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Severe Weather Awareness Week -Tuesday: Lightning

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Lightning occurs with all thunderstorms and is what defines a thunderstorm. North Carolina faces dangers from lightning throughout the entire spring and summer. Over the course of one year, the earth will be struck by lightning nearly 20 million times. In a typical year there are around 500,000 lightning strikes in North Carolina. Since 1959 there have been nearly 200 reported lightning deaths in North Carolina. Unfortunately many lightning deaths go unreported and are attributed to cardiac arrest meaning the actual number of lightning deaths in North Carolina is probably much higher. Most lightning deaths are the result of cardiac arrest so knowing how to respond quickly using c.p.r. can save a lighting victims life.

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Lightning results from the buildup and discharge of electrical energy between positively and negatively charged particles. A thunderstorm builds up a huge electrical charge as ice particles inside the storm collide and through friction generate a static charge. These particles of suspended ice in the thunderstorm collide as they are carried around by the storm’ updraft and downdraft. Once the electrical charge is strong enough to travel from the cloud to the ground, a lightning bolt is created.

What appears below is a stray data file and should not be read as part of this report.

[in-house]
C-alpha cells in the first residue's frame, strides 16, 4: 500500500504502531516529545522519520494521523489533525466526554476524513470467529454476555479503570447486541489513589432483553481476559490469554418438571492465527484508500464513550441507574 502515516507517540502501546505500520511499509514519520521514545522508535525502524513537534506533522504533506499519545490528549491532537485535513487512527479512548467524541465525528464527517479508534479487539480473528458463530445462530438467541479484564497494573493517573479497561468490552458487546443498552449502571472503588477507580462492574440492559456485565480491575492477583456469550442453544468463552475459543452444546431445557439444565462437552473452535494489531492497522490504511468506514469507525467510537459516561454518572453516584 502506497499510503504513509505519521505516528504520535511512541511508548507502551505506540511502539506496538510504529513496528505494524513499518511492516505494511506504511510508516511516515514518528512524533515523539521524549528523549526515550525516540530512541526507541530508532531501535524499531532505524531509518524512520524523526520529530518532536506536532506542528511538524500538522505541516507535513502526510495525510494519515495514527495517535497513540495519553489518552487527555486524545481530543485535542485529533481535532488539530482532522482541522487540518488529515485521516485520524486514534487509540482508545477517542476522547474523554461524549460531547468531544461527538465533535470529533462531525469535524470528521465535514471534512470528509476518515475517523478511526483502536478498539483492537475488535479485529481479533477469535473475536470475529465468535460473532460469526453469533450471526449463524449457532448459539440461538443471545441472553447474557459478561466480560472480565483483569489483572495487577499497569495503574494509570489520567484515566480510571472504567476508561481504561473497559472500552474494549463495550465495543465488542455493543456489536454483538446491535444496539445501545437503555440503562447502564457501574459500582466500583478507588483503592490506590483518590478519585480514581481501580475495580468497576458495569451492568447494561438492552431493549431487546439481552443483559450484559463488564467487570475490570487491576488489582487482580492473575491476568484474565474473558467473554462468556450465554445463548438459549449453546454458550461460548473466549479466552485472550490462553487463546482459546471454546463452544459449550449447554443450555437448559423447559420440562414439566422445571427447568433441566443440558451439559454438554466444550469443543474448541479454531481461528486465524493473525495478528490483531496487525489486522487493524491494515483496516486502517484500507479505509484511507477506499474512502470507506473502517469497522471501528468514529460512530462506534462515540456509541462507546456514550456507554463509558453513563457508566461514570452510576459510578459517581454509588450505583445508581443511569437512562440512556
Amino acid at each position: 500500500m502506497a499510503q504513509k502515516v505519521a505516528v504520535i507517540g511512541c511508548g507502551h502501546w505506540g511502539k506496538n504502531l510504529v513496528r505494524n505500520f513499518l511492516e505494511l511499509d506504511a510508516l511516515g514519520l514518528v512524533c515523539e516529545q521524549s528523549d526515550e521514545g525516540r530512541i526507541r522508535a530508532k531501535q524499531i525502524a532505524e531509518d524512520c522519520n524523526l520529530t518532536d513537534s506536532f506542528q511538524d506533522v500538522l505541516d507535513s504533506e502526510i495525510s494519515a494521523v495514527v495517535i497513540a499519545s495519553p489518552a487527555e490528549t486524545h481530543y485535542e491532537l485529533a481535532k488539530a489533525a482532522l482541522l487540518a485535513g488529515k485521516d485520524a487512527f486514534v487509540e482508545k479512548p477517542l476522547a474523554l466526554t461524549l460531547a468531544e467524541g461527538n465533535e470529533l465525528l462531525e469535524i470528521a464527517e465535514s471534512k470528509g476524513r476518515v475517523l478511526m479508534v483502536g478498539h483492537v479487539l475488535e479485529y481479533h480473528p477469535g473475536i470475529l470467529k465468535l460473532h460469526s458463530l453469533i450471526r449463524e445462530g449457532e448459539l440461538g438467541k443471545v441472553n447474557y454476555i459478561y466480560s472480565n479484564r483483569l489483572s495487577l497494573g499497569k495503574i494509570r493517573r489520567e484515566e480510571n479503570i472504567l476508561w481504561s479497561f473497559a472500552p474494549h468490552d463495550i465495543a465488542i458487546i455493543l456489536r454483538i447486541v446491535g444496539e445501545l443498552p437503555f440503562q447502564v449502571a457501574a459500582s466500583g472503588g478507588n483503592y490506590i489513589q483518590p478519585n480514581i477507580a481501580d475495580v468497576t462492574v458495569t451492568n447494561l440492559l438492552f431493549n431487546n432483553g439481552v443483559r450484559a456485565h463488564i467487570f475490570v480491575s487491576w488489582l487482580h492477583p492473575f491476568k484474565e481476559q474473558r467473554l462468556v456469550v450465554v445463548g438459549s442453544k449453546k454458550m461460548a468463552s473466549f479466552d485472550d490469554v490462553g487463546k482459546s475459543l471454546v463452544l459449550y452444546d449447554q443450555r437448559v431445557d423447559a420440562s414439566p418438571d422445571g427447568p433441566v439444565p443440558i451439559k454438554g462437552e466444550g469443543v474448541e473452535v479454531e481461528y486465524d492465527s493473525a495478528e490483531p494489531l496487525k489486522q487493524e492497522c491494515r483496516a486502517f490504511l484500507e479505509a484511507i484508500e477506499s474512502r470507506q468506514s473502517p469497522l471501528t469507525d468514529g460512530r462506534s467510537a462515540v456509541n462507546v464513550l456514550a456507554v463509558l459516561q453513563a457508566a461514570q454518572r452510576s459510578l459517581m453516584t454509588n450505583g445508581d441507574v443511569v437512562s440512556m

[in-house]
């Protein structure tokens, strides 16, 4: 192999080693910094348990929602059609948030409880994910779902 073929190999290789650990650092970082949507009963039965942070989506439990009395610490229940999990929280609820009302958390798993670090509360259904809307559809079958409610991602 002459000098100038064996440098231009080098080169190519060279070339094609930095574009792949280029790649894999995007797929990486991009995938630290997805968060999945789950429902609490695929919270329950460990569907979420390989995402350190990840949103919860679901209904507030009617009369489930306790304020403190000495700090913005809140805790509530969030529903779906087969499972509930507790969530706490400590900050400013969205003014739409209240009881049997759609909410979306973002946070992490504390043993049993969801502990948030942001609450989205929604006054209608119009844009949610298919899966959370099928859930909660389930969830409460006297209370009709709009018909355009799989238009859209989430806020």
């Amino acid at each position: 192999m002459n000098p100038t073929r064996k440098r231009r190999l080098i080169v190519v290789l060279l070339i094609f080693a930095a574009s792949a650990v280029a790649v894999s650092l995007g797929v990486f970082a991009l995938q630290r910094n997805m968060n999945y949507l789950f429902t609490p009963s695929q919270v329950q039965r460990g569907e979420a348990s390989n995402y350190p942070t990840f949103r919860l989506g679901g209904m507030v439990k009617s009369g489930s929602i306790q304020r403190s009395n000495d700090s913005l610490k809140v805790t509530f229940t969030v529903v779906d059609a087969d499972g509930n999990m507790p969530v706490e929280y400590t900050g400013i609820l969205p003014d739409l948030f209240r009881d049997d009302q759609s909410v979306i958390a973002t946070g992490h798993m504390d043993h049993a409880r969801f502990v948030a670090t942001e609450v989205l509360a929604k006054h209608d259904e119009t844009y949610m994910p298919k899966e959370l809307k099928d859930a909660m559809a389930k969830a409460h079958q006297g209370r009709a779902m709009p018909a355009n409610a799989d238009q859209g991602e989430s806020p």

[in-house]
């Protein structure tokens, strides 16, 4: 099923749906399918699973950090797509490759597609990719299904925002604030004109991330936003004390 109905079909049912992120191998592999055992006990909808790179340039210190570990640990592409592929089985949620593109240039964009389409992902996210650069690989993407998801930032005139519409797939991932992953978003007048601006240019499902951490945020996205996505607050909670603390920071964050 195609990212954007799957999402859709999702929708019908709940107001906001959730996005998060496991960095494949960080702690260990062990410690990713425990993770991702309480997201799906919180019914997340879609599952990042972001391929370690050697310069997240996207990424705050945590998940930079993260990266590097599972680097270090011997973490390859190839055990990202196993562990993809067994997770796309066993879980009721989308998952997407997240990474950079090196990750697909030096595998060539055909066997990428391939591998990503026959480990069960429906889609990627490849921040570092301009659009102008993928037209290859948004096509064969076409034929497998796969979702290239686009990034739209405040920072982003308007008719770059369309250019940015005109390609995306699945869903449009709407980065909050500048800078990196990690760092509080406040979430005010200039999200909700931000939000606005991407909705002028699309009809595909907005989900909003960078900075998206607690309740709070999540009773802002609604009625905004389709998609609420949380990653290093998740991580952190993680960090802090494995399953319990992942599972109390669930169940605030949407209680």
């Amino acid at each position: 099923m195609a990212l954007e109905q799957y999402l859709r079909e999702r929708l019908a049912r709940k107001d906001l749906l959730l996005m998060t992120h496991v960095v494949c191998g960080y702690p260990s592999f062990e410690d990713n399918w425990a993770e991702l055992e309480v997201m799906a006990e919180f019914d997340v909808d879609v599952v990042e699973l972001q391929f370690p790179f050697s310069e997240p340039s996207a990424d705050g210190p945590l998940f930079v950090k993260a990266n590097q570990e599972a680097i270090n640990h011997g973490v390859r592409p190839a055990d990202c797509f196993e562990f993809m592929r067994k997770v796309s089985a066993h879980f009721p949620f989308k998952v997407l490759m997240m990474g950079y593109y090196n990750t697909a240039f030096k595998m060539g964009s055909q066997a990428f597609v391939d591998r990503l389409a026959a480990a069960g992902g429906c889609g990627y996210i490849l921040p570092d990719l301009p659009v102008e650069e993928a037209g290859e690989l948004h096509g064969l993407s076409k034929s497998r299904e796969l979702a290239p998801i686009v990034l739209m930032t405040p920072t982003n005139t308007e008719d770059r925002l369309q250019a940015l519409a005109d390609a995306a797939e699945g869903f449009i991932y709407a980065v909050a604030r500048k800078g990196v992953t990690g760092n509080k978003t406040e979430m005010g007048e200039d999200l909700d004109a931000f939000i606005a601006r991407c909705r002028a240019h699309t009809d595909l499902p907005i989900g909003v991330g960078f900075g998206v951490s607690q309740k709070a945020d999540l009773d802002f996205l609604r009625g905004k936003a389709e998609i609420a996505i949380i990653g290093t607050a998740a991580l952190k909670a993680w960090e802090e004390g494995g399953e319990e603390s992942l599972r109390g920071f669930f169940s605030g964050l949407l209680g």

A lightning bolt carries as much as 300000 amperes and one billion volts. The air around the lightning strike is instantly heated to 50,000 degrees.
This is five times hotter than the surface of the sun. This instantaneous heating of air around the lightning strike causes the air molecules to explosively expand. This expansion occurs so rapidly it compresses the air forming a shock wave similar to a sonic boom. The shock wave travels through the atmosphere…resulting in thunder. The acoustic shockwave near the lightning strike is strong enough to rupture the eardrums of those
standing nearby.

lightning_striking_treeYou can use thunder to gage the distance of a lightning strike. You merely count the number of seconds between the moment you see the flash of lightning and hear the clap of thunder. Once you see lightning…start counting seconds. For every 5 seconds that go by before you hear the clap of thunder…that’s one mile. Keep in mind this technique only tells you how far away that one lightning strike was from your location. The next one could be a lot closer. Lightning can travel as far as 10 to 12 miles from a thunderstorm. For that reason, anytime you hear thunder or see lightning, seek shelter indoors.

Most lightning fatalities occur when people are caught outside working or taking part in some recreational activity. Because of the abundance of outdoor activities in North Carolina…we are especially vulnerable to lightning. If outside…move indoors if possible. Stay off of the telephone and stay away from windows. If caught outdoors, stay away from trees, telephone poles, and other tall objects. When boating…try to seek safe shelter before the storm approaches. Stay indoors for at least 30 minutes after hearing the last clap of thunder. This should guarantee your safety.

More information about lightning can be found by visiting: http://www.lightningsafety.noaa.gov

http://www.srh.noaa.gov/srh/jetstream/lightning/lightning_intro.htm

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Severe Weather awareness week continues Wednesday with the topic of Tornadoes.

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